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Why lessons in ‘moral focus’ matter to this Detroit charter school teacher

Megan Polson with her students at Legacy Charter Academy.
Megan Polson with her students at Legacy Charter Academy.
Megan Polson

Here, in a feature we call How I Teach, we ask educators who’ve been recognized for their work how they approach their jobs. You can see other pieces in the series here.

Megan Polson never wanted to be anything but a teacher.

It all started with Ms. Smolak, Polson’s first grade teacher. She told Polson that she could be whatever she wanted — perhaps a lawyer, since Polson was good in an argument. Instead, Polson went home and pretended to teach.

“I wanted to do everything she did,” Polson said. “She made great relationships with everyone in the class. It stuck with me, and there was no turning back.”

She found chances to work with kids while still in middle and high school, then went into Michigan State University’s teaching program.

After teaching in Chicago for five years, she moved back to Michigan. This is her second year as a second-grade teacher at Legacy Charter Academy, operated by National Heritage Academies.

Polson was one of 11 teachers at the network’s 89 schools who received its Excellence in Teaching Award this year.

We spoke with Polson about the “moral focus” lessons that are part of her new school’s curriculum, and about the transition from Chicago Public Schools to a charter school in Detroit.

Our conversation has been lightly edited and condensed for clarity.

What’s an issue in your school’s community that’s having an impact in the classroom?

There’s been a surge in negativity on social media and things that kids are seeing when they’re on YouTube.

That of course affects the classroom.

We take the time during our “moral focus” part of the day to talk about what those are, and how we’re handling them.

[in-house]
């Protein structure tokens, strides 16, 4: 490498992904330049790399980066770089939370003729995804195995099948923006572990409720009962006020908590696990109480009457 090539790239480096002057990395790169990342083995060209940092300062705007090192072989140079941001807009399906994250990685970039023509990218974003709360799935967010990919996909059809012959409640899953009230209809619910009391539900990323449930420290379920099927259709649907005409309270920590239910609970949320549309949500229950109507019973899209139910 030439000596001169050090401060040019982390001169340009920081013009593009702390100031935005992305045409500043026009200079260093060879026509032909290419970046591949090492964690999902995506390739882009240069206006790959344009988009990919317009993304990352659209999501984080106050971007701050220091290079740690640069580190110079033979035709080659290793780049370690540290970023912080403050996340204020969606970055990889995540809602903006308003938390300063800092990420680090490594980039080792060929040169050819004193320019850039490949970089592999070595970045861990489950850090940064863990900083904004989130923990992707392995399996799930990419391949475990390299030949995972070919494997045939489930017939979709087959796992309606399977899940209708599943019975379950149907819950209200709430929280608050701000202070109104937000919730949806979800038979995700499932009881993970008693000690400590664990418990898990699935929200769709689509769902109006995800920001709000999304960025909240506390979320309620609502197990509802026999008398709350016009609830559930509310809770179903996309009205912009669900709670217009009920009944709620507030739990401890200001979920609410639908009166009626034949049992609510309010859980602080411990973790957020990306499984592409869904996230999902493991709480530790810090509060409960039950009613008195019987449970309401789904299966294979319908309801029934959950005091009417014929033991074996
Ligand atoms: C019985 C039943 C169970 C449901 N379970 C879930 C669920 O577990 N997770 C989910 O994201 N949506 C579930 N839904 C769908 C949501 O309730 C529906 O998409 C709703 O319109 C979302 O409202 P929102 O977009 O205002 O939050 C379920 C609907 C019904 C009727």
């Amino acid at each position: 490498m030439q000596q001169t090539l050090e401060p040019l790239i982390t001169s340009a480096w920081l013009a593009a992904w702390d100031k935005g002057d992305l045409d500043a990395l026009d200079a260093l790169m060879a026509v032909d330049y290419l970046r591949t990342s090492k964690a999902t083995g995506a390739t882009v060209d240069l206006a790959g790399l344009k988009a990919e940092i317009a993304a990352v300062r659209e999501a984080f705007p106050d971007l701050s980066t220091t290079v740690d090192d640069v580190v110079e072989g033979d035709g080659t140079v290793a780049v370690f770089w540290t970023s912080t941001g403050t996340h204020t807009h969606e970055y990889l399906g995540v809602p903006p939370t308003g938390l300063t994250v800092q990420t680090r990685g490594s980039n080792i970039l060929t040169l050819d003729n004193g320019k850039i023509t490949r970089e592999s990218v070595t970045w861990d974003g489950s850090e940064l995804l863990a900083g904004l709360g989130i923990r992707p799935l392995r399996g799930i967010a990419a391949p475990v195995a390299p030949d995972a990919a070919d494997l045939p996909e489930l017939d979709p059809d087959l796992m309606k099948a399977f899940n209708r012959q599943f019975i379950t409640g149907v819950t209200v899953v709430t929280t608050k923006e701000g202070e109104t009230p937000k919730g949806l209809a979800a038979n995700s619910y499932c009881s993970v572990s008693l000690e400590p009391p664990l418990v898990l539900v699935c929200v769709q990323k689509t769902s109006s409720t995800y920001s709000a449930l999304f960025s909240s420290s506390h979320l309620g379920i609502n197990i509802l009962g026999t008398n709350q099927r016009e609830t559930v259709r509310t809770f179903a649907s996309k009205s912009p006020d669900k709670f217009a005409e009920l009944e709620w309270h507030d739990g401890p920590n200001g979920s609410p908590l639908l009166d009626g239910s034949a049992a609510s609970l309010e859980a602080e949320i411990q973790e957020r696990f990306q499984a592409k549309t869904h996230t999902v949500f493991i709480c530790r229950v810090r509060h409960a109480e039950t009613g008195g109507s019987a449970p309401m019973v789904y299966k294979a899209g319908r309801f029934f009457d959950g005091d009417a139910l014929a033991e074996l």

Will you tell me more about those “moral focus” lessons?

It’s new to me at this school. It’s something that NHA does. Three times a week we talk about a different virtue that we talk about as a whole school each month. This month it’s encouragement.

We start by talking about the definition of it, and then we start to apply it. We’ll spend 50 minutes three times a week talking about encouragement: how it looks at school, how it looks at home, and how it can help us be a better person. We’ll have a read-aloud once a week, then we’ll talk about if the characters are showing that virtue. And then we talk about how we can use that virtue.

It’s one of my favorite lessons to teach.

What’s an item you would be lost without in the classroom?

My PowerPoint, which is how I plan all of my lessons. It helps me stay on task with time management, it keeps me organized, and most importantly it keeps the kids engaged. They like looking at the screen and seeing whatever clip art I might put up up there.

They know when to clap and when to do the different engaging things we have going on.

What’s the best piece of advice you ever received about teaching?

To make sure that you’ve made deposits before you’ve made withdrawals. So, make sure you’re calling parents not just for negative behaviors, but tell them when their kids did great. Make sure you deposit into that relationship before you call to say something negative.

How did you get from teacher training to where you are today?

I started out student teaching in Chicago. I went to school at Michigan State. They allowed some of us to do our student teaching not in Michigan but on the South Side of Chicago. I did my student teaching there, and I loved it so much that I moved there. I spent the next five years teaching at a school just a few blocks down the street from where I student taught.

I fell in love with that community. But my family grew, we had a baby, so we decided to move back to Michigan to be nearer to my family.

Were you working in a charter in Chicago?

No I was in Chicago Public Schools.

How have you experienced the transition to a Detroit charter?

There are pros and cons to both, and I’m still working through how I feel about it. But being in a charter school for my second year here, I’ve never felt more supported. Not just in resources, but in staff. There’s a lot more people that I can go to to run ideas by.

What’s something you’ve learned about teaching from your own experience?

When I started teaching, there was a part of me that wanted to design these lessons that were perfect. Everything’s going to be cute, and cut out perfectly and color-coded, but the more you teach you realize that it’s all about the relationships.

You can make the most in-depth lessons, but if you don’t have the relationship with students, they’re not going to learn anything.

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